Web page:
Fidel Castro: The indefatigable revolutionary
As the tempest of time moves to relegate Fidel Castro into the shadows, on November 25, the world paused to remember that they don’t make them like that anymore!
I remember two vivid pictures in my early childhood days on front page newspapers and in magazines. One was Yasser Arafat embracing Indira Gandhi and the second was Fidel Castro giving our visibly flushed Prime Minister a bear hug.
Somehow, it established in my young subconscious mind the geopolitics of the early 1980s. We were anti-Israel and pro-Palestine and very clearly pro-Communist.
The warmth that the indefatigable Fidel Catro showed for his “sister” Indira was in fact symbolic of the pro-Russian tilt that the two countries had, putting them on the same side of a bipolar world. Similarly, the shared personal anathema both leaders had for leaders of the United States was a common bond. Ironically, the “japphi” moment happened at the “Non Aligned Summit” in New Delhi in 1983.
As I grew up, I heard with fascination about how a small country like Cuba was a role model when it came to education and health care, surpassing the record of many developed countries.
Besides, the cigar puffing Cuban leader was seen more as a “hero” much the same way as the angry Amitabh Bachchan of Bollywood. He was the David who could take on the proverbial Goliath of America; who could dare the supreme authority that the world dreaded.
His refreshingly candid admissions about his beliefs and personal life showed he was not a hypocrite. He once disclosed that as a young Catholic boy, his father encouraged him to confess at a church if he had an unholy thought about any girl. Castro said that he was so tired of running constantly between his home and church because of the frequency of impure thoughts, he decided religion was not for him.
Born to a nouveau rich family, he had established himself as a revolutionary who was determined to topple the government of President Fulgencio Batista.
Fidel Castro not only succeeded in doing that, he also ended up becoming the second longest serving head of state, bettered only by the tenure of still on throne Queen Elizabeth II.
This was despite the fact the he was perhaps the leader who survived the maximum number of assassination attempts in the world, numbered by some at an infamous 638.
CIA had come up with a whole range of fantastic to bizarre ideas to get rid of Castro including exploding cigars, poison pills and dangerous seductresses. Not only did the Cuban President survive, he thrived. He was never intimidated by the constant threat to life but continued to take USA head on.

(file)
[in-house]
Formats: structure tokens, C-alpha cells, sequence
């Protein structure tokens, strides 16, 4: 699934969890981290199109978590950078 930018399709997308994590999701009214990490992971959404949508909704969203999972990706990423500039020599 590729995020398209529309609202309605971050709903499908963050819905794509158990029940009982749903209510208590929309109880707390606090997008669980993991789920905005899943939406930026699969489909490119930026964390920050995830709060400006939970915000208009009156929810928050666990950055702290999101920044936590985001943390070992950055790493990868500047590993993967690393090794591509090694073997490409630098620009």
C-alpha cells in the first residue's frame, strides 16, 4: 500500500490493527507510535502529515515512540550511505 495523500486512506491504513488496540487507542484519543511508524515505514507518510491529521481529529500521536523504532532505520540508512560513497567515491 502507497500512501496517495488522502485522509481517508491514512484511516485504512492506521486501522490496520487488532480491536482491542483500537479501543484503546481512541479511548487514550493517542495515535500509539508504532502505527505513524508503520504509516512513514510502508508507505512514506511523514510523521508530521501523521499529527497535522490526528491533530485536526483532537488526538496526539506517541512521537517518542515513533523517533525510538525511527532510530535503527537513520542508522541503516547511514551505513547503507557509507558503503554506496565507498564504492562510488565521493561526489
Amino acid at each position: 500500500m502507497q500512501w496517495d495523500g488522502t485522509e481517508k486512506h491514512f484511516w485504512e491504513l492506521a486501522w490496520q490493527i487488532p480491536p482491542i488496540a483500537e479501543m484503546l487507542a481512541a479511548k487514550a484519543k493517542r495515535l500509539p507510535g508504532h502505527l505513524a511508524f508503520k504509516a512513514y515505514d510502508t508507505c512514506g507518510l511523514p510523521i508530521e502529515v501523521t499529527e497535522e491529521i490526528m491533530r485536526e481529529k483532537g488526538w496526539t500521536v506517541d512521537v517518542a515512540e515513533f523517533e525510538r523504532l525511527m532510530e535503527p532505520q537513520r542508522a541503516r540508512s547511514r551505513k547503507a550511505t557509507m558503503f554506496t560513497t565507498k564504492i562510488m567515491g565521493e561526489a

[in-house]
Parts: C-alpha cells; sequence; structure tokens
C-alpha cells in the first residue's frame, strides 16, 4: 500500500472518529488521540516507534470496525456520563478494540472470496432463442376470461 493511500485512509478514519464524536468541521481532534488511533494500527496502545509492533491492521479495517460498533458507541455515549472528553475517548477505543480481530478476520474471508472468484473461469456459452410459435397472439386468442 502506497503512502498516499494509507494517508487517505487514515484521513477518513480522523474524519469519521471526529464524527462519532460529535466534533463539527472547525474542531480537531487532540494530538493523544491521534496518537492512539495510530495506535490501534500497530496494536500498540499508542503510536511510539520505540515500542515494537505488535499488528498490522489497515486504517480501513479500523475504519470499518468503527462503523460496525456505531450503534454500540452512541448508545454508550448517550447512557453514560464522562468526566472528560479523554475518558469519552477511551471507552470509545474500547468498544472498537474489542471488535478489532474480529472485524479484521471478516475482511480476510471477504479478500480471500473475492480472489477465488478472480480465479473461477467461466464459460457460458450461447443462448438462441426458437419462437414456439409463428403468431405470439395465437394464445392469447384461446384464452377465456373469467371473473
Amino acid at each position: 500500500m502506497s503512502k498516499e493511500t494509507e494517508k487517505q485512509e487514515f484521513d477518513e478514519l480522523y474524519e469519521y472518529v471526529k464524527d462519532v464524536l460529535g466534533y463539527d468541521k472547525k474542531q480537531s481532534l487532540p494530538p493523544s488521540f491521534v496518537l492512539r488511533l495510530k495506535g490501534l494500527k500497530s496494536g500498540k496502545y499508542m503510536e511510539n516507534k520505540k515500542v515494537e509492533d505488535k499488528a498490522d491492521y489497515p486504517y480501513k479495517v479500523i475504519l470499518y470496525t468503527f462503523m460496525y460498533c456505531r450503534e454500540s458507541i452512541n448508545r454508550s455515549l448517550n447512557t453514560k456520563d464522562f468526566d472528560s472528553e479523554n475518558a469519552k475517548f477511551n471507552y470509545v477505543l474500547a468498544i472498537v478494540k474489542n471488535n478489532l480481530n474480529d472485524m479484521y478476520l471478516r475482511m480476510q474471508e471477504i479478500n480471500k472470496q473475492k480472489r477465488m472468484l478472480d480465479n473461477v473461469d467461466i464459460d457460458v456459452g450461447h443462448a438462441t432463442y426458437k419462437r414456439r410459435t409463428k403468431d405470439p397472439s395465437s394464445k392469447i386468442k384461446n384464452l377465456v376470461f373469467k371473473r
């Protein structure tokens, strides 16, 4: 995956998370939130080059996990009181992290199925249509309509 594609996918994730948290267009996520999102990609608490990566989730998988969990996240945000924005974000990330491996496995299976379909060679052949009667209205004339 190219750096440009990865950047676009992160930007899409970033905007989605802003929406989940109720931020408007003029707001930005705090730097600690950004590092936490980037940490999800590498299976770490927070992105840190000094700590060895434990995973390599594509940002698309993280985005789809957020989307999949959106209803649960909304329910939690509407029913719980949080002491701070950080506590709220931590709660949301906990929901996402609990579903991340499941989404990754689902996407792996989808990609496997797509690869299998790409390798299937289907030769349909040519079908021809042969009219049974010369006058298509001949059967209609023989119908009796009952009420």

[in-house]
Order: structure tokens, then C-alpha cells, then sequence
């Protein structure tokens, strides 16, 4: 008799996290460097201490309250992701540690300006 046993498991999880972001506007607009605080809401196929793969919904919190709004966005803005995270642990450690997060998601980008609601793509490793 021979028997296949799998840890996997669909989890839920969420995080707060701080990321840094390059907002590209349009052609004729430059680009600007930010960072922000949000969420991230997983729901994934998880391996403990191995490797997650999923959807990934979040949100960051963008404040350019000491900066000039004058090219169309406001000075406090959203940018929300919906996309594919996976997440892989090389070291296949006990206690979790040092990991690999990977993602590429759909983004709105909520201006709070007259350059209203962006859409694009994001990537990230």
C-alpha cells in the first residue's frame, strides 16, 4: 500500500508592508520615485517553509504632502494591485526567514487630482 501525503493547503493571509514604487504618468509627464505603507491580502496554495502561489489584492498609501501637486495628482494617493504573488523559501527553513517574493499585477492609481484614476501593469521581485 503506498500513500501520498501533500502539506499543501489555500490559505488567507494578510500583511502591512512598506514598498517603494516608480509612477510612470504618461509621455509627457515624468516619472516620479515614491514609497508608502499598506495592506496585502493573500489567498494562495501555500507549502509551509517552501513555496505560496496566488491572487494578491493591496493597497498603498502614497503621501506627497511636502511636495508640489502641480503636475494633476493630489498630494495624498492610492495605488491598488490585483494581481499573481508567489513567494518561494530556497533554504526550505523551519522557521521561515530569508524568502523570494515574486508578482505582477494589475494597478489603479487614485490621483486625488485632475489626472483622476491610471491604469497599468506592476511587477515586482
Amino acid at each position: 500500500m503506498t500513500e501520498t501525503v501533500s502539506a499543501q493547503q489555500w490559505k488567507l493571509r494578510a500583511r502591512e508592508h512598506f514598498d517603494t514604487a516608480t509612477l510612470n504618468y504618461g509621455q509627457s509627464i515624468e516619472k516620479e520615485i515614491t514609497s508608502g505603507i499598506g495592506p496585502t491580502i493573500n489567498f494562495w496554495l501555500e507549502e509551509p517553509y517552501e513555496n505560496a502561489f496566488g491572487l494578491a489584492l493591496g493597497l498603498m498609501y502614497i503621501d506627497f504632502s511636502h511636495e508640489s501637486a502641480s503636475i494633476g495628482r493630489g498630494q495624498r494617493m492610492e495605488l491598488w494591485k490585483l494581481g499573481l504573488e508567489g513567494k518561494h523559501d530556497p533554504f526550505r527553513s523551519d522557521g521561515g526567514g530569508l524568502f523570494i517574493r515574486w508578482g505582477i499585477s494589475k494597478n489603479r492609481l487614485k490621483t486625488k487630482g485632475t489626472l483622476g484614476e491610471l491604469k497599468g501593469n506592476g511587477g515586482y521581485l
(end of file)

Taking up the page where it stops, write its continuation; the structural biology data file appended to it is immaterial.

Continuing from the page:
Even when Uncle Sam sent in counter revolutionaries to invade Cuba in what was called the Bay of Pigs Invasion, Castro thwarted the para-military attack sponsored by CIA in three days flat.
Undeterred by the economic blockade imposed by the US, the revolutionary leader had turned to Soviet Union for help and created strong links with all those siding with Communist regimes worldwide.
It was only in his later days, after the collapse of the Soviet Union, that problems began to brew and it was time to slowly move towards accepting newer geopolitical realities.
Faced with a financial crunch in the early 1980s, he had softened enough to ask an American banker for advice on restructuring Cuba’s debt load. At that time, he had admitted his mistake in kicking out the International Monetary Fund in the early days of his Communist rule.
Nearly a decade back, old age forced Fidel to hand over reins to his brother Raul who was a part of the famous trinity along with him and Che Guevara. More moderate and in sync with times, Fidel was alive to witness a scene of President Barack Obama shaking hands with Raul Castro.
Fidel Castro understood that world was a different place now. In his younger days, it would have been unthinkable to let his brother meet a US President. Last September, the Cuban leader also met Pope Francis at his home in Havana and gifted him a copy of the book ‘Fidel and Religion’. Interestingly, he had also held audiences with Pope John Paul in 1998 and Pope Benedict in 2012.
Finally, it seemed, he had made peace with himself and the world.